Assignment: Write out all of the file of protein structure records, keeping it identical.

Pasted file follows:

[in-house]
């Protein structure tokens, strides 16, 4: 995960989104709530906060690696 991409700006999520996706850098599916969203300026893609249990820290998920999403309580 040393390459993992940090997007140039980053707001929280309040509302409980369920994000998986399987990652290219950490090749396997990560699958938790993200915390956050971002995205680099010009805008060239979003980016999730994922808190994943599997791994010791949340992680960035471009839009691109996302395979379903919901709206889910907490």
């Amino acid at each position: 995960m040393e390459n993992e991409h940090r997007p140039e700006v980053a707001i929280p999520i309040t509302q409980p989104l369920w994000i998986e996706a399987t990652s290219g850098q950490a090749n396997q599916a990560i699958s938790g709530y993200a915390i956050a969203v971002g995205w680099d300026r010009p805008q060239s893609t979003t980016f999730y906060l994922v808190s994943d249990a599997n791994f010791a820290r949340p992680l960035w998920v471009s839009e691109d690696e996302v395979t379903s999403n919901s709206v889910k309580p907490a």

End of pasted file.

[in-house]
């Protein structure tokens, strides 16, 4: 995960989104709530906060690696 991409700006999520996706850098599916969203300026893609249990820290998920999403309580 040393390459993992940090997007140039980053707001929280309040509302409980369920994000998986399987990652290219950490090749396997990560699958938790993200915390956050971002995205680099010009805008060239979003980016999730994922808190994943599997791994010791949340992680960035471009839009691109996302395979379903919901709206889910907490």
């Amino acid at each position: 995960m040393e390459n993992e991409h940090r997007p140039e700006v980053a707001i929280p999520i309040t509302q409980p989104l369920w994000i998986e996706a399987t990652s290219g850098q950490a090749n396997q599916a990560i699958s938790g709530y993200a915390i956050a969203v971002g995205w680099d300026r010009p805008q060239s893609t979003t980016f999730y906060l994922v808190s994943d249990a599997n791994f010791a820290r949340p992680l960035w998920v471009s839009e691109d690696e996302v395979t379903s999403n919901s709206v889910k309580p907490a």